Crime Guard

December 19, 2021

‘JIHAD DRUG’: 10 suppliers of narcotics to bandits, terrorists intercepted

‘JIHAD DRUG’: 10 suppliers of narcotics to bandits, terrorists intercepted

By Kennedy Mbele

“We have ample empirical evidence: The camps of Boko Haram cleared by troops are found to be littered with psychotropic drugs. Insurgents and bandits arrested often show withdrawal symptoms after days in custody of law enforcement agents. During interrogation, arrested insurgents have confessed to regular use of drugs and a few were captured with drugs, including pharmaceutical opioids”.

With these words, Mr Femi Babafemi, Director, Media and Advocacy, Nigerian Drug Law Enforcement Agency (NDLEA), says many of the bandits terrorizing the North-West and Boko Haram/ISWAP terrorists operating in the North-East may have been acting under the influence of hard drugs, detailing what the NDLEA is doing to stem the tide. He also speaks on ‘Jihad drug’ believed to be frequently used by bandits and terrorists.

Excerpts:

How many arrests have been made this year and the volume of drugs involved?

As of November 30, 2021, NDLEA has recorded 11, 341 arrests, including six major barons. So far, the Agency has successfully secured 1, 111 convictions within the same time, while over 3, 000 other cases are still going on in the courts and we are confident that they would also end in successful prosecution because of our high conviction rate, which is over 90 per cent.

Within the same time frame, NDLEA recorded a seizure of over 3.3 million kilograms of assorted drugs.

What is the street value of the drugs recovered?

The street value of the drugs and cash recovered is well over N120 billion. Among the most spectacular recoveries is the shipment of cocaine that came from Brazil like the January 27 interception of a suspect with 26.85 kg of cocaine worth billions of naira and the vessel MV Sar Scorpio that came to Lagos Tin Can Port with 43.11kg of cocaine also worth billions of naira.

Which drugs topped recoveries?

Cannabis, Tramadol and cocaine.

What is the destination of most couriers?

If you look at the pattern from the various interdictions, it confirmed that Nigeria is still being used by transnational criminal organisations as a transit country, with cocaine coming from South America and heroin from Middle East countries and Europe as the destination.

Overwhelmingly, most human couriers that attempted to travel out of the country were heading towards Europe.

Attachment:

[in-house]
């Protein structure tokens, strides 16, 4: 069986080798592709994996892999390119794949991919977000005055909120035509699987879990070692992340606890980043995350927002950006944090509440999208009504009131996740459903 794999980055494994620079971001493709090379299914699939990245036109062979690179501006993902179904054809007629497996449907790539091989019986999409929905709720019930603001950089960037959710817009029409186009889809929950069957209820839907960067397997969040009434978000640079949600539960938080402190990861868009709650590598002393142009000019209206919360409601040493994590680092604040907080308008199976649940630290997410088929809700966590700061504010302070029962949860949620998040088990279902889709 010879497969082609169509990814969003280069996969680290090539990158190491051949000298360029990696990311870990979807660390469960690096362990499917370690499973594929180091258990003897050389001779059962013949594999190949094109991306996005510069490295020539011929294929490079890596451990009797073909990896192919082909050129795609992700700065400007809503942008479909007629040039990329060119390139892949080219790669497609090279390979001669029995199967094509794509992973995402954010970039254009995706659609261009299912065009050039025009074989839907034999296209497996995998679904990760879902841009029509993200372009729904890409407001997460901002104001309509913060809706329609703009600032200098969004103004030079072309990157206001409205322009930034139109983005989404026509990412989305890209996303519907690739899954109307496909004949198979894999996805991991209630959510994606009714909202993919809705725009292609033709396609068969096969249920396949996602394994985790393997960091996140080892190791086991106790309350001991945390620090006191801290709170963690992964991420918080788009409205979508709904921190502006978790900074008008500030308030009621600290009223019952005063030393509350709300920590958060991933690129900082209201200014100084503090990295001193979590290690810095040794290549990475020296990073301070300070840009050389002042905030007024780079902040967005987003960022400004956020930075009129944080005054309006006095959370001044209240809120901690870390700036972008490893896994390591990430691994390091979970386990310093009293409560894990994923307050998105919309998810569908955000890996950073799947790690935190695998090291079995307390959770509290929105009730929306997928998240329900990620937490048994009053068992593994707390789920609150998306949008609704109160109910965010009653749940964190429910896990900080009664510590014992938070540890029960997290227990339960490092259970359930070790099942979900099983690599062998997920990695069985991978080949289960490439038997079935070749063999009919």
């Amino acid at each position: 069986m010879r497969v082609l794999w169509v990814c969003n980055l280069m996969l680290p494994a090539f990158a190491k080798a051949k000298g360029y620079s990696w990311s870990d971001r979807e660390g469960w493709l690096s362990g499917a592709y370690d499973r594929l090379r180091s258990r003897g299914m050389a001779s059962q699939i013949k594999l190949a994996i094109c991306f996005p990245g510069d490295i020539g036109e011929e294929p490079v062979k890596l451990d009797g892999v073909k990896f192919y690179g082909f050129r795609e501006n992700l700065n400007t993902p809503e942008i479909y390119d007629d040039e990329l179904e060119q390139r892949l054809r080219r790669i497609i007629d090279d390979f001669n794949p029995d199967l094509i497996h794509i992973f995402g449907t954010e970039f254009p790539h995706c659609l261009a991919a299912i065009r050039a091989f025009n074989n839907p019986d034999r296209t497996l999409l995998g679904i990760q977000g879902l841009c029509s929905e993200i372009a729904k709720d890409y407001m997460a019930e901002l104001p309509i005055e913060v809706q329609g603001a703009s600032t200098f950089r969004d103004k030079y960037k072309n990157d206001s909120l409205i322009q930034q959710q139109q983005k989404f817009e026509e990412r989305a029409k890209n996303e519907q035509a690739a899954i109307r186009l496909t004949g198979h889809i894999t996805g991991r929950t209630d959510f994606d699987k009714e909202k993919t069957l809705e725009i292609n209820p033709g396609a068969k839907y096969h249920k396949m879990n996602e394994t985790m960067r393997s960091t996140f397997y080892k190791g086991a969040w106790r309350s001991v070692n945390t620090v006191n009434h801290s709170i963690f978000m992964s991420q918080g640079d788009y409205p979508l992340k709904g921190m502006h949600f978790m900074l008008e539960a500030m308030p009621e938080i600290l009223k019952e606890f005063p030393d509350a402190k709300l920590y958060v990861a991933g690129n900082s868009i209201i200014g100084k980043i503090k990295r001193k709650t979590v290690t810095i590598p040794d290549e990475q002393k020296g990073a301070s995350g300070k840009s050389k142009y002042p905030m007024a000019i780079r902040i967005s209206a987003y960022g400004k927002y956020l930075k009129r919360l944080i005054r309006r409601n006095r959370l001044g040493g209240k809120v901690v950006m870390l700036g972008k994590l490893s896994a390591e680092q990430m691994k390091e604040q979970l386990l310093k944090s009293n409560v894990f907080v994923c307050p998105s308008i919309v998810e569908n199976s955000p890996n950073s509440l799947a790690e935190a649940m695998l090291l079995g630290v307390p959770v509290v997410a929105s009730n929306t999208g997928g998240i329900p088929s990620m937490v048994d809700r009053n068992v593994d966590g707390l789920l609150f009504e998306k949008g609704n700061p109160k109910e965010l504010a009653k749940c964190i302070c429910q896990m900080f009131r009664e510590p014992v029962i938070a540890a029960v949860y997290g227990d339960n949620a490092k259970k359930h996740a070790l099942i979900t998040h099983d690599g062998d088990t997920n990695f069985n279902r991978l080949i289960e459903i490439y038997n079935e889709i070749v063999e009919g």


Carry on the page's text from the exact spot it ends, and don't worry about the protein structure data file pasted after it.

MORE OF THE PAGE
Only a handful was going anywhere else. Conversely, those who attempted to bring in illicit substances are mostly coming from South America (mostly Brazil) and a few countries in the Middle East and Europe. However, the pattern also shows intra-country trafficking which means that there is a lot of consumption going on within the country.

What is the link between drugs and worsening insecurity?

The link between illicit drugs and violent crime is well established from several case studies over time.

The abuse of psychoactive substances is linked to conflicts. That is how illicit drugs and psychotropic substances have come to acquire notoriety as enablers of crime, conflicts and crises.

And the pattern recurs in most civil strife around the world, like most recently, in Syria and the cycle of violence that drug cartels unleash on Mexico, Colombia and Venezuela.

Generally, drugs are an enabler of crime, and where abuse, trade and trafficking of such are allowed to go on unrestrained, you can expect a descent into chaos and crisis in such society.

How deep are bandits, ISWAP/Boko Haram fighters into drugs and how do they get supply?

We have ample empirical evidence: The camps of Boko Haram cleared by troops are found to be littered with psychotropic drugs. Insurgents and bandits arrested often show withdrawal symptoms after days in custody of law enforcement agents.

During interrogation, arrested insurgents have confessed to regular use of drugs and a few were captured with drugs, including pharmaceutical opioids.